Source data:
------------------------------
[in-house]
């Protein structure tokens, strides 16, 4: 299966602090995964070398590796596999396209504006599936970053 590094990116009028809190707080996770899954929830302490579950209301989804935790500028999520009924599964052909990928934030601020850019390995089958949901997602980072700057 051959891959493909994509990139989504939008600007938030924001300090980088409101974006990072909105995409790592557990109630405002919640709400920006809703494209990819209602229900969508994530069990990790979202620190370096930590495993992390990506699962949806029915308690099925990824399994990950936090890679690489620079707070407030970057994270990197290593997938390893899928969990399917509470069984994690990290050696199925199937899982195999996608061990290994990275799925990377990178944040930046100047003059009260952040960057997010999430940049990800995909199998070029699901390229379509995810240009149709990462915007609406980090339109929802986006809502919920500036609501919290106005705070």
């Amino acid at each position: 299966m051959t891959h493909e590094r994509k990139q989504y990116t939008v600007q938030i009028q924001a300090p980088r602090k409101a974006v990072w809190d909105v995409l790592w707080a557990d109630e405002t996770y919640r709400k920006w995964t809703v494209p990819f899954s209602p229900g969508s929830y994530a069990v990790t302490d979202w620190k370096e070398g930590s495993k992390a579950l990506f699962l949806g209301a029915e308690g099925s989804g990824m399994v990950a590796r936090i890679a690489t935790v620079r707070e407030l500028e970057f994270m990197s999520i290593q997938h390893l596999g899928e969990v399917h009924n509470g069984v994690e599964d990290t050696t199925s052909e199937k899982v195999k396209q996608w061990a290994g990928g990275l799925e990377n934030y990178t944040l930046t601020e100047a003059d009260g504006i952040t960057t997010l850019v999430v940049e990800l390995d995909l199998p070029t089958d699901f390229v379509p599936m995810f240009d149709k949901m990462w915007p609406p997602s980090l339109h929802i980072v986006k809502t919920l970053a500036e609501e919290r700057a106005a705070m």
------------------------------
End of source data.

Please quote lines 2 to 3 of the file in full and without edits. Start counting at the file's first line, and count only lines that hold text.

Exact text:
């Protein structure tokens, strides 16, 4: 299966602090995964070398590796596999396209504006599936970053 590094990116009028809190707080996770899954929830302490579950209301989804935790500028999520009924599964052909990928934030601020850019390995089958949901997602980072700057 051959891959493909994509990139989504939008600007938030924001300090980088409101974006990072909105995409790592557990109630405002919640709400920006809703494209990819209602229900969508994530069990990790979202620190370096930590495993992390990506699962949806029915308690099925990824399994990950936090890679690489620079707070407030970057994270990197290593997938390893899928969990399917509470069984994690990290050696199925199937899982195999996608061990290994990275799925990377990178944040930046100047003059009260952040960057997010999430940049990800995909199998070029699901390229379509995810240009149709990462915007609406980090339109929802986006809502919920500036609501919290106005705070």
């Amino acid at each position: 299966m051959t891959h493909e590094r994509k990139q989504y990116t939008v600007q938030i009028q924001a300090p980088r602090k409101a974006v990072w809190d909105v995409l790592w707080a557990d109630e405002t996770y919640r709400k920006w995964t809703v494209p990819f899954s209602p229900g969508s929830y994530a069990v990790t302490d979202w620190k370096e070398g930590s495993k992390a579950l990506f699962l949806g209301a029915e308690g099925s989804g990824m399994v990950a590796r936090i890679a690489t935790v620079r707070e407030l500028e970057f994270m990197s999520i290593q997938h390893l596999g899928e969990v399917h009924n509470g069984v994690e599964d990290t050696t199925s052909e199937k899982v195999k396209q996608w061990a290994g990928g990275l799925e990377n934030y990178t944040l930046t601020e100047a003059d009260g504006i952040t960057t997010l850019v999430v940049e990800l390995d995909l199998p070029t089958d699901f390229v379509p599936m995810f240009d149709k949901m990462w915007p609406p997602s980090l339109h929802i980072v986006k809502t919920l970053a500036e609501e919290r700057a106005a705070m």